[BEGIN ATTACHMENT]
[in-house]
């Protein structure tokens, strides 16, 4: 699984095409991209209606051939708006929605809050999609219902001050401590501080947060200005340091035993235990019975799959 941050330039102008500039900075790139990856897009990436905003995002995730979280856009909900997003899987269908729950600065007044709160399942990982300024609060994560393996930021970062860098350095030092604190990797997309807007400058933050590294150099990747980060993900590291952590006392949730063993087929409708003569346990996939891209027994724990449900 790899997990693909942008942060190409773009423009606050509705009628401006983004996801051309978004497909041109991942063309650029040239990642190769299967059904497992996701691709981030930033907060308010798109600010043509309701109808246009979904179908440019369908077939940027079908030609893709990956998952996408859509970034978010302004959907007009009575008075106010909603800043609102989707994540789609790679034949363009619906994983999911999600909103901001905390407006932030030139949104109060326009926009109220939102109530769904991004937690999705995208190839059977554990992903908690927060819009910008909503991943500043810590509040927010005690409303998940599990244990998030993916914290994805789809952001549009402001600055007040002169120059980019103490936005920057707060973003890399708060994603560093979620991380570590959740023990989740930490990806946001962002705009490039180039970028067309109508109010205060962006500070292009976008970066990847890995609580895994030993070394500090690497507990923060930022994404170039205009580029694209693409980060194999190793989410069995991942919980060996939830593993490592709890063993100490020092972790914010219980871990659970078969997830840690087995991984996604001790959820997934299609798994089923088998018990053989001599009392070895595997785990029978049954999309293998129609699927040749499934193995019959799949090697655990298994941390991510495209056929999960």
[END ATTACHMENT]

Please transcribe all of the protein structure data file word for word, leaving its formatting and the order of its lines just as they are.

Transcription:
[in-house]
């Protein structure tokens, strides 16, 4: 699984095409991209209606051939708006929605809050999609219902001050401590501080947060200005340091035993235990019975799959 941050330039102008500039900075790139990856897009990436905003995002995730979280856009909900997003899987269908729950600065007044709160399942990982300024609060994560393996930021970062860098350095030092604190990797997309807007400058933050590294150099990747980060993900590291952590006392949730063993087929409708003569346990996939891209027994724990449900 790899997990693909942008942060190409773009423009606050509705009628401006983004996801051309978004497909041109991942063309650029040239990642190769299967059904497992996701691709981030930033907060308010798109600010043509309701109808246009979904179908440019369908077939940027079908030609893709990956998952996408859509970034978010302004959907007009009575008075106010909603800043609102989707994540789609790679034949363009619906994983999911999600909103901001905390407006932030030139949104109060326009926009109220939102109530769904991004937690999705995208190839059977554990992903908690927060819009910008909503991943500043810590509040927010005690409303998940599990244990998030993916914290994805789809952001549009402001600055007040002169120059980019103490936005920057707060973003890399708060994603560093979620991380570590959740023990989740930490990806946001962002705009490039180039970028067309109508109010205060962006500070292009976008970066990847890995609580895994030993070394500090690497507990923060930022994404170039205009580029694209693409980060194999190793989410069995991942919980060996939830593993490592709890063993100490020092972790914010219980871990659970078969997830840690087995991984996604001790959820997934299609798994089923088998018990053989001599009392070895595997785990029978049954999309293998129609699927040749499934193995019959799949090697655990298994941390991510495209056929999960």